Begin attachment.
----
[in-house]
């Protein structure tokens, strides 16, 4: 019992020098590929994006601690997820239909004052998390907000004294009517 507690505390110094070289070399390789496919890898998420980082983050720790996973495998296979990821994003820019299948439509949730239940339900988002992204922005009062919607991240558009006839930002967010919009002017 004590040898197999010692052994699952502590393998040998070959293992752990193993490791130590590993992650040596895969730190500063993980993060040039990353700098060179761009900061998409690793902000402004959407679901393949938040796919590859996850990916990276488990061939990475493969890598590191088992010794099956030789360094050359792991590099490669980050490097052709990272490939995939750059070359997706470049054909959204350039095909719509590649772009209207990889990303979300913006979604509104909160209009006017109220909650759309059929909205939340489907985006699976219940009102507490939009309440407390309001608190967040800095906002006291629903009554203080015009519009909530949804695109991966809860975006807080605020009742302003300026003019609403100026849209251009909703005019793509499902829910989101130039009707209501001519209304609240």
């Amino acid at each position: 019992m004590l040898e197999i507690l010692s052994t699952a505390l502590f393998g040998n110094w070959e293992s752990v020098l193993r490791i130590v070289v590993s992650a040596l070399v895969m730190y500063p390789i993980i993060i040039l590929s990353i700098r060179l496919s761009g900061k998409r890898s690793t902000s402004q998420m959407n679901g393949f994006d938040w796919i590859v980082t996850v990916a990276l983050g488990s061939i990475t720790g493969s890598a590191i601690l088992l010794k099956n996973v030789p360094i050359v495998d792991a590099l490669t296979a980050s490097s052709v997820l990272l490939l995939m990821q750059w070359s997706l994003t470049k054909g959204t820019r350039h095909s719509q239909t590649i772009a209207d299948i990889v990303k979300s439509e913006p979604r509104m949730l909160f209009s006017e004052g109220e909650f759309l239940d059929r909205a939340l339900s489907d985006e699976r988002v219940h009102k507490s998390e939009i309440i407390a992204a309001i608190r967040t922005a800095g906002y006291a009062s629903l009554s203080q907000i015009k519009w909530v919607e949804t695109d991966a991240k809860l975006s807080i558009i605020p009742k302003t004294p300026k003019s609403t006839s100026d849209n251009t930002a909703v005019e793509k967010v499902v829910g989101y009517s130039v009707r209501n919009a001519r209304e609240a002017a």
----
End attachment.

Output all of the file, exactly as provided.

[in-house]
């Protein structure tokens, strides 16, 4: 019992020098590929994006601690997820239909004052998390907000004294009517 507690505390110094070289070399390789496919890898998420980082983050720790996973495998296979990821994003820019299948439509949730239940339900988002992204922005009062919607991240558009006839930002967010919009002017 004590040898197999010692052994699952502590393998040998070959293992752990193993490791130590590993992650040596895969730190500063993980993060040039990353700098060179761009900061998409690793902000402004959407679901393949938040796919590859996850990916990276488990061939990475493969890598590191088992010794099956030789360094050359792991590099490669980050490097052709990272490939995939750059070359997706470049054909959204350039095909719509590649772009209207990889990303979300913006979604509104909160209009006017109220909650759309059929909205939340489907985006699976219940009102507490939009309440407390309001608190967040800095906002006291629903009554203080015009519009909530949804695109991966809860975006807080605020009742302003300026003019609403100026849209251009909703005019793509499902829910989101130039009707209501001519209304609240």
């Amino acid at each position: 019992m004590l040898e197999i507690l010692s052994t699952a505390l502590f393998g040998n110094w070959e293992s752990v020098l193993r490791i130590v070289v590993s992650a040596l070399v895969m730190y500063p390789i993980i993060i040039l590929s990353i700098r060179l496919s761009g900061k998409r890898s690793t902000s402004q998420m959407n679901g393949f994006d938040w796919i590859v980082t996850v990916a990276l983050g488990s061939i990475t720790g493969s890598a590191i601690l088992l010794k099956n996973v030789p360094i050359v495998d792991a590099l490669t296979a980050s490097s052709v997820l990272l490939l995939m990821q750059w070359s997706l994003t470049k054909g959204t820019r350039h095909s719509q239909t590649i772009a209207d299948i990889v990303k979300s439509e913006p979604r509104m949730l909160f209009s006017e004052g109220e909650f759309l239940d059929r909205a939340l339900s489907d985006e699976r988002v219940h009102k507490s998390e939009i309440i407390a992204a309001i608190r967040t922005a800095g906002y006291a009062s629903l009554s203080q907000i015009k519009w909530v919607e949804t695109d991966a991240k809860l975006s807080i558009i605020p009742k302003t004294p300026k003019s609403t006839s100026d849209n251009t930002a909703v005019e793509k967010v499902v829910g989101y009517s130039v009707r209501n919009a001519r209304e609240a002017a």